The Undercounting of Lyme Disease We need accurate data about ticks, the infections they carry, and the number of tick-borne disease cases in all parts of the country.

By Phyllis Mervine

T he CDC’s official count of approximately 30,000 Lyme disease cases per year in the U.S. has been a constant source of exasperation to the Lyme community. Even after the agency acknowledged some years back that it estimates the true figure to be 10 times higher—300,000+ cases per year—the annual “reported” number has remained in the 30,000 range. (Reported” actually means cases that meet the CDC’s rigid surveillance criteria, leaving out tens of thousands of diagnosed cases of Lyme disease because they don’t meet that high bar.)

For years, the agency has insisted that 95% of Lyme cases are found in just 14 states. For a long time, the Lyme disease page of the CDC website contained the following sentence: “This disease does not occur nationwide.” That wording was finally deleted last November, but the sentiment lives on.

Where you live — A huge barrier to access to care

The CDC continues to divide the country into what it terms high-incidence and low-incidence states for Lyme. If you live in a low-incidence state, you may find it practically impossible to get appropriate diagnosis and treatment for Lyme disease. Merely where you live becomes a huge barrier to access to care.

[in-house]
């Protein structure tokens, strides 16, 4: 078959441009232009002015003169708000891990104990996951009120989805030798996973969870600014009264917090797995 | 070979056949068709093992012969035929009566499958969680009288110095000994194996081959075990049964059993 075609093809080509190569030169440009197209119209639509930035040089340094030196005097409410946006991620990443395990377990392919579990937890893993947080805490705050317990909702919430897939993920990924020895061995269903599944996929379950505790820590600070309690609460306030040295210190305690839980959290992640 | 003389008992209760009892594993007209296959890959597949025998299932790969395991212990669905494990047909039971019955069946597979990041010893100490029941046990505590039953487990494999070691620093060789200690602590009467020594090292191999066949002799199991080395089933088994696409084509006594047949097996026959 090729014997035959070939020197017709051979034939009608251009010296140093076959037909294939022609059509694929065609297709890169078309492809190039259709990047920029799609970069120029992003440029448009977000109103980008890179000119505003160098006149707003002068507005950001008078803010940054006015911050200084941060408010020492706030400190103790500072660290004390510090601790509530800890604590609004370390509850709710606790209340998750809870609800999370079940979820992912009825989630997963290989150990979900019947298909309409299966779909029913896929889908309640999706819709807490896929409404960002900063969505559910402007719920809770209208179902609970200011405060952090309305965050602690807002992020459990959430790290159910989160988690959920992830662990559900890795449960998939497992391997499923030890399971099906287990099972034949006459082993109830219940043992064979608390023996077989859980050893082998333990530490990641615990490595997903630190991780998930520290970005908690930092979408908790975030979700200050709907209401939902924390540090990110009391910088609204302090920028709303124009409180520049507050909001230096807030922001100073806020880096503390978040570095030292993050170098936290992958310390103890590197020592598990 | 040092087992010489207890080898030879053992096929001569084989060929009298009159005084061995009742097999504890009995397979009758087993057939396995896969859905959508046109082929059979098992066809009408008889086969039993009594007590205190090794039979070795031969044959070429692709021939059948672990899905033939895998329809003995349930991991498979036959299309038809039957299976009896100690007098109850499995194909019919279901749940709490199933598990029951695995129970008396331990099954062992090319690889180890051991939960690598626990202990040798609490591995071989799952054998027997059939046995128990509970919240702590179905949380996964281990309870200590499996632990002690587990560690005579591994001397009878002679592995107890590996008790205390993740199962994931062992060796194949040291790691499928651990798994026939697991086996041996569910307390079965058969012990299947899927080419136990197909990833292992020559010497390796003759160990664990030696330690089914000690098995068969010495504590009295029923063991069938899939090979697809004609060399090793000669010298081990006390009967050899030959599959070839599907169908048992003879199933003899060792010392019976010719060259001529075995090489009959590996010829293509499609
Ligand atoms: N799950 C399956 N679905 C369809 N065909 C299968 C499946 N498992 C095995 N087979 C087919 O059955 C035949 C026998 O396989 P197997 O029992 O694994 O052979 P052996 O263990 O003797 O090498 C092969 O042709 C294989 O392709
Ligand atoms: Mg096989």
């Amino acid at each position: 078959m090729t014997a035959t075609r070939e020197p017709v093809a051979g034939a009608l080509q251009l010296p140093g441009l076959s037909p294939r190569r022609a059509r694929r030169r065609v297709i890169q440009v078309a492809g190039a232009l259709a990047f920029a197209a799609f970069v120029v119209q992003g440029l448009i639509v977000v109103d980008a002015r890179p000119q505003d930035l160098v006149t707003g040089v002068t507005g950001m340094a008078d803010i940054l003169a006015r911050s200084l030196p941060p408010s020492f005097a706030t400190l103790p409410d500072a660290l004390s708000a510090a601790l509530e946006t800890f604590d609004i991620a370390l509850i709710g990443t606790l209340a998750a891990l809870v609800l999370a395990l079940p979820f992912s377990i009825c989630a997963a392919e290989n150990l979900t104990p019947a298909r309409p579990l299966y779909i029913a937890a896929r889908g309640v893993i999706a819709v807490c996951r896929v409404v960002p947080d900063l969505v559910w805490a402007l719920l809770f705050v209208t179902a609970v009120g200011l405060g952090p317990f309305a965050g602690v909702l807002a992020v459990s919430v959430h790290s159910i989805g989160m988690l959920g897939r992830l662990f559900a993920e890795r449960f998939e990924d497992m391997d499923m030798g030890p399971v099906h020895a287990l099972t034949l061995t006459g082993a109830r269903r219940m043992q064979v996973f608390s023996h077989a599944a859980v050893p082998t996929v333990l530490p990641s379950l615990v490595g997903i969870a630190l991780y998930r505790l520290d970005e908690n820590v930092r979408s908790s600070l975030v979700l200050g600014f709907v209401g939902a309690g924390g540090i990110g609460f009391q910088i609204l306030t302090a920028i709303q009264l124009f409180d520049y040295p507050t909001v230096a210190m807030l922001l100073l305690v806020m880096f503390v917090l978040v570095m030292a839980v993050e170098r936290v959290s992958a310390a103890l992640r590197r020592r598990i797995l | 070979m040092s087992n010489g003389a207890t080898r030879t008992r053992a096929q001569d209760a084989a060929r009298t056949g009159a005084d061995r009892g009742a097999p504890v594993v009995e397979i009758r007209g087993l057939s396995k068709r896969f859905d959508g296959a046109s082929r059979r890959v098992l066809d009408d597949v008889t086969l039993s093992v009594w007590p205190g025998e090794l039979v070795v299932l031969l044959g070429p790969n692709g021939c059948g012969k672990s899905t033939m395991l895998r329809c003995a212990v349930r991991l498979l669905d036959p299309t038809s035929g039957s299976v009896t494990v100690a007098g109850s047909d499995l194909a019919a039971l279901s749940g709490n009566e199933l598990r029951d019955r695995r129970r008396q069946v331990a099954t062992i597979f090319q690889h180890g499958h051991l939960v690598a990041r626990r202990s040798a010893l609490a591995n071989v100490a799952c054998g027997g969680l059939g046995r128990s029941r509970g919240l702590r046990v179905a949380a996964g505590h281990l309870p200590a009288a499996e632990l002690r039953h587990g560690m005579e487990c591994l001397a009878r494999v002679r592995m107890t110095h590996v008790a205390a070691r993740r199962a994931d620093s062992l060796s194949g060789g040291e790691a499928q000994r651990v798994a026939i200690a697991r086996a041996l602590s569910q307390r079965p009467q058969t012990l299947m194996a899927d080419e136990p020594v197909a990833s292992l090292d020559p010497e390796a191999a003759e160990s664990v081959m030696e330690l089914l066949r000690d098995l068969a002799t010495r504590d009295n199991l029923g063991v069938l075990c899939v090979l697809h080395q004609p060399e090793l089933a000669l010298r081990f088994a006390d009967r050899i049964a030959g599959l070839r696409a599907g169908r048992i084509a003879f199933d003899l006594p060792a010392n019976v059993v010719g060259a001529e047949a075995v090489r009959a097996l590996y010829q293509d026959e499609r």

Erythema migrans rashHere’s why: the CDC has different case definitions for Lyme disease depending on your state. For instance, an Erythema migrans (EM) rash after a known tick exposure qualifies you for a Lyme diagnosis only if you’re in a high-incidence state. If you’re in a low-incidence state, you could have a known tick bite, a raging EM rash, as well as multiple symptoms of Lyme disease—and none of it would count. You’d only officially qualify as having Lyme if you also tested positive via the CDC’s highly problematic two-tier lab testing. (There are many reasons why a person who actually has Lyme can “flunk” that test.)……. Join or login below to continue reading.

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